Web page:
3. Neil Belford says

    Was sitting about 40 metres away from the action as it turns out. I couldn’t quite believe it, I dont think anyone could including the players. Now the framing of the contact was exactly the same as the Grover – Wood collision in the Freo Dogs game – with Grover and Wellingham in the same role running across the line of the ball but fractionallly going to be first to the ball, while Wood and Simpson were more or less with the sit in that they were both the intended recipient of a pass.

    Grover leapt in the air and turned to mark the ball and had first hands there – Wood made the spoil and in the process cleaned up the very exposed Grover – but without malice. Completely courageous – you would never expect any less from Grover.

    Wellingham made a late decision to pull out of the marking contest, but rather than pull out in a way that would have been visibly cowardly, he leapt in the air and took the opportunity to smash the totally exposed Simpson. Completely absolutely thoroughly gutless, on two counts – and that is what Wellingham is really going to have to live down.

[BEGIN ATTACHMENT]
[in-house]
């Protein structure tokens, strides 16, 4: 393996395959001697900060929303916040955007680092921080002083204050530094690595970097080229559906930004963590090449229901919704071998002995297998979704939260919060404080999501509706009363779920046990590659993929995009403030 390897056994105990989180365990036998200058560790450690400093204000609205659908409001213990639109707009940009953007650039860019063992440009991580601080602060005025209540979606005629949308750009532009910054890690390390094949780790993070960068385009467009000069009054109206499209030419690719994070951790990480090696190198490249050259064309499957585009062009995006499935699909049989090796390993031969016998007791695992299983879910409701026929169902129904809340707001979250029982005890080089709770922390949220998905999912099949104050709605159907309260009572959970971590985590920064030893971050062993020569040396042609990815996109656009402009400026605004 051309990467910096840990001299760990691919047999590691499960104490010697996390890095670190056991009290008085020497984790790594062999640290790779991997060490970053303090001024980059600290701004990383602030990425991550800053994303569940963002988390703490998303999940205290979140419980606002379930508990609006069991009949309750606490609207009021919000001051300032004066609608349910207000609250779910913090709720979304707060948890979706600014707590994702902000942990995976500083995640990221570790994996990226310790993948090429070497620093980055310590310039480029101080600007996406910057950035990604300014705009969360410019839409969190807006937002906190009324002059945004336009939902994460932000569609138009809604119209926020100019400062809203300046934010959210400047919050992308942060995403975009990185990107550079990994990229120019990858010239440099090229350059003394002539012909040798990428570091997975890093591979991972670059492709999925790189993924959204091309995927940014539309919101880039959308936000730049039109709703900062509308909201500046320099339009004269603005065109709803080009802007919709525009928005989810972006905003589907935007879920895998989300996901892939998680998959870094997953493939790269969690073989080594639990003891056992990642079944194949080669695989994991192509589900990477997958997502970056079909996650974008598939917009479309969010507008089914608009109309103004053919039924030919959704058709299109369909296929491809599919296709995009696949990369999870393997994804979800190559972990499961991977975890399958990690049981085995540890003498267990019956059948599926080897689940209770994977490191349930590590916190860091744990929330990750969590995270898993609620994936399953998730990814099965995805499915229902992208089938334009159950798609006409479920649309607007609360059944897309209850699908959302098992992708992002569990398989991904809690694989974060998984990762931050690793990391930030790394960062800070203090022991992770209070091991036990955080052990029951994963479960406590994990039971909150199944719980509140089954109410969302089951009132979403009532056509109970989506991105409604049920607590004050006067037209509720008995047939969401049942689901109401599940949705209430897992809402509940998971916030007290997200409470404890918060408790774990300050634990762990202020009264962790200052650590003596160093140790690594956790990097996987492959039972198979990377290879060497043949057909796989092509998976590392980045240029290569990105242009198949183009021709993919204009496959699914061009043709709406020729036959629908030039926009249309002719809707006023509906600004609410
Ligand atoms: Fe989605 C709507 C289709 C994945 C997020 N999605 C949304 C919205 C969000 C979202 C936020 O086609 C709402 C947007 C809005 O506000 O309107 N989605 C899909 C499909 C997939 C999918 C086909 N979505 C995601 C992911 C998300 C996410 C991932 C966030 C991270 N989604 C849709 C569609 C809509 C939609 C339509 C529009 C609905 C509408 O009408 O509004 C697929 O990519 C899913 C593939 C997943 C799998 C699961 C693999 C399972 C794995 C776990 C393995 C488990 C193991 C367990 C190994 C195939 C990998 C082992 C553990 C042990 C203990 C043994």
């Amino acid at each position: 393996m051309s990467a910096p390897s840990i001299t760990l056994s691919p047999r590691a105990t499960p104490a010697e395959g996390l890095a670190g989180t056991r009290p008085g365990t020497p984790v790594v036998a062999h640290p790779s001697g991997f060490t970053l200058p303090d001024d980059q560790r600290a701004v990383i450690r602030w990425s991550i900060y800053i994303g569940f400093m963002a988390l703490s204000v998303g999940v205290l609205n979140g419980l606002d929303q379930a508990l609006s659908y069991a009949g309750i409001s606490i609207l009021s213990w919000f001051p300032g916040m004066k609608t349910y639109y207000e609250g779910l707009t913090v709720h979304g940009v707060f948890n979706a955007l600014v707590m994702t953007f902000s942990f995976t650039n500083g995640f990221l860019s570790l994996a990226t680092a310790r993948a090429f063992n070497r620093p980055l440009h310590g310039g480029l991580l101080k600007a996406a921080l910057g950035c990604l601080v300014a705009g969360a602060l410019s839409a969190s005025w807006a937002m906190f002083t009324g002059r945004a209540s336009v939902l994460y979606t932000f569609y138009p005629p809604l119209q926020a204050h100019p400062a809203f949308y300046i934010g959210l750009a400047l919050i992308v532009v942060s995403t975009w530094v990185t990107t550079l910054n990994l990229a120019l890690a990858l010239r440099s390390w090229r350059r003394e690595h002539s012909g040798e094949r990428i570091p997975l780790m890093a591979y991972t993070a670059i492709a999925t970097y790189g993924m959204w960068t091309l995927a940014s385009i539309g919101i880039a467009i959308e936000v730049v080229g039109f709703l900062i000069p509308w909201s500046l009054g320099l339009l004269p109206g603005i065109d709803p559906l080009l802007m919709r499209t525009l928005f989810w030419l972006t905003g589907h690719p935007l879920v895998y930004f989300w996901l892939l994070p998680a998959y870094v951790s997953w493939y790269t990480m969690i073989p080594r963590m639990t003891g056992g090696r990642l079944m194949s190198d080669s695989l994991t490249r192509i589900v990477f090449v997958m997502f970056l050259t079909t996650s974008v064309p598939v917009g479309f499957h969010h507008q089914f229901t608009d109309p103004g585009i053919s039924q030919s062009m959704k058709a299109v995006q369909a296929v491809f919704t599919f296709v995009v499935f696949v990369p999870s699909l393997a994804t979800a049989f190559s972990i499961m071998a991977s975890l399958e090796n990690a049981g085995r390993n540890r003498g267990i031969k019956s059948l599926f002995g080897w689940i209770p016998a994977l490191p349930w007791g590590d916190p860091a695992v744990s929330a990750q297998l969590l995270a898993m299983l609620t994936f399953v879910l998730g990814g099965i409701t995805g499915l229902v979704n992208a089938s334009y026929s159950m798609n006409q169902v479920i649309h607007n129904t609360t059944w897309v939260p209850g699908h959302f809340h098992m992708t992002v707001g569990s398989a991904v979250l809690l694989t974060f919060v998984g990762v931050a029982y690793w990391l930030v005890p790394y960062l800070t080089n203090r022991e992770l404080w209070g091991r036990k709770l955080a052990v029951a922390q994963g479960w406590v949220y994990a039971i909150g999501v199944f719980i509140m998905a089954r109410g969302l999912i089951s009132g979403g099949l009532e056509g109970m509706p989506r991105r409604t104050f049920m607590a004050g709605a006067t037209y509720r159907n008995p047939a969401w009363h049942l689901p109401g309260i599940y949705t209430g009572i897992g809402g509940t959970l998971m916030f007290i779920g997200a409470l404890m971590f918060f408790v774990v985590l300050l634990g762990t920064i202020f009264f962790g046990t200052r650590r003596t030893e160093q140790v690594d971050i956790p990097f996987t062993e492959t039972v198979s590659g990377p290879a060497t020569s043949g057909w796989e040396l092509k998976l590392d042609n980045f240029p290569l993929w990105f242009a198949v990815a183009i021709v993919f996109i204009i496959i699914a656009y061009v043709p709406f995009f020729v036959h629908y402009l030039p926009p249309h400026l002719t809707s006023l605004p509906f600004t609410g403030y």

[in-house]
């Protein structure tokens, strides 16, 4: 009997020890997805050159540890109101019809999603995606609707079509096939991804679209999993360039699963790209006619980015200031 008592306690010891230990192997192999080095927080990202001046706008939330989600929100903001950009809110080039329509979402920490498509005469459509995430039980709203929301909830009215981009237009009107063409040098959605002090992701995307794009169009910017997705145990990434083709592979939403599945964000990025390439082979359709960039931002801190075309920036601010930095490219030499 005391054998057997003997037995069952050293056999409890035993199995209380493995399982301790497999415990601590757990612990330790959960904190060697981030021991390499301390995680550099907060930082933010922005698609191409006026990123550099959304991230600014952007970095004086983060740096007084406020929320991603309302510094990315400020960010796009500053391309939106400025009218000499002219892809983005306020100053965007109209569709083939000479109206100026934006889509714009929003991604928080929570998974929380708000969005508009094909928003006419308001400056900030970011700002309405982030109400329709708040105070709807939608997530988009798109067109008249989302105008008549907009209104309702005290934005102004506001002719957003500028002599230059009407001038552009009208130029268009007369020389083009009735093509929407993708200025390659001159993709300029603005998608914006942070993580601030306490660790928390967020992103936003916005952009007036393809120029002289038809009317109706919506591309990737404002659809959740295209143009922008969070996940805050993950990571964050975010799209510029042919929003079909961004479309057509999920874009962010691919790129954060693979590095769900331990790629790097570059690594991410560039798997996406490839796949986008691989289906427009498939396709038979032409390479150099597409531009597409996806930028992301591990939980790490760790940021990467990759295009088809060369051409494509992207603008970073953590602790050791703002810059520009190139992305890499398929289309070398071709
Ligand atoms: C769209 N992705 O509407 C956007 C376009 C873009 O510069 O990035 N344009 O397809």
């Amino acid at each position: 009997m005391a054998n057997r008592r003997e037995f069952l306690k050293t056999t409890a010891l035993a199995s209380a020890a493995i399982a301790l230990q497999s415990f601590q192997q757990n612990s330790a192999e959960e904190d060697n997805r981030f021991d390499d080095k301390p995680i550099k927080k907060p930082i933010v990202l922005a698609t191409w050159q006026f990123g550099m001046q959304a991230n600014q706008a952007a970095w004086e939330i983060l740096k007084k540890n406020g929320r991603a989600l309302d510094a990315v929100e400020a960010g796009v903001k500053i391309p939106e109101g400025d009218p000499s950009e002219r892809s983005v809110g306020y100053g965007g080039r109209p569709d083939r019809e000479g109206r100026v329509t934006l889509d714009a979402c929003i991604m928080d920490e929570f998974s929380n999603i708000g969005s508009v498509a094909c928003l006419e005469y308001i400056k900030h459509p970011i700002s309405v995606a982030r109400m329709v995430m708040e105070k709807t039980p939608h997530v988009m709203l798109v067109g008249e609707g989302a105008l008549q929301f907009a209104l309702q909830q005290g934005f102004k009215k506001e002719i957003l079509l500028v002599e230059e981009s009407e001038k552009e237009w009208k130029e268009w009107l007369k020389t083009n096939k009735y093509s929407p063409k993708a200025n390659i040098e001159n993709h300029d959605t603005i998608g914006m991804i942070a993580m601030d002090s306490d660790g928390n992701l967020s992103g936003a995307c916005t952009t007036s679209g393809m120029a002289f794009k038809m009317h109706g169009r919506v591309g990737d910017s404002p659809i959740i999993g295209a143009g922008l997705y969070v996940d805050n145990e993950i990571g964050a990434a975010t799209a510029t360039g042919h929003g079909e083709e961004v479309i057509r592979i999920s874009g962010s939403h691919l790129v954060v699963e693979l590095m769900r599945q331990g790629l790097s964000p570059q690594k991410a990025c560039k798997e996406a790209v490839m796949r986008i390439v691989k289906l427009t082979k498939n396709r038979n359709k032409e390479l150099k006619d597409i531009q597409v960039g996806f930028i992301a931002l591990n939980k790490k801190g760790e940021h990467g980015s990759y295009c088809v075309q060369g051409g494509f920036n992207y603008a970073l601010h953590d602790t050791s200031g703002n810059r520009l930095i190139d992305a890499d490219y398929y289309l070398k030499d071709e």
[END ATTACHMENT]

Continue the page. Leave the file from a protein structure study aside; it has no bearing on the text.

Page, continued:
4. Neil Belford says

    Incidently I was sitting next to some Collingwood supporters – in their late 60’s I would say. Kade Simpson came off right in front of us and on first glance at him, the women immediately next to me promptly started barracking for Carlton, while on replay on the big screen, the whole Collingwood component of the crowd lost their voice, and the Collingwood team lost any stomach for the contest.

    Actually it reminded me a bit of the day Dean Solomon coathangered Cam Ling at Kardinia Park – Freo may as well have gone off immediately that day too. Solomon got 8 weeks for that (which was probably right) but it was no worse than Wellinghams effort.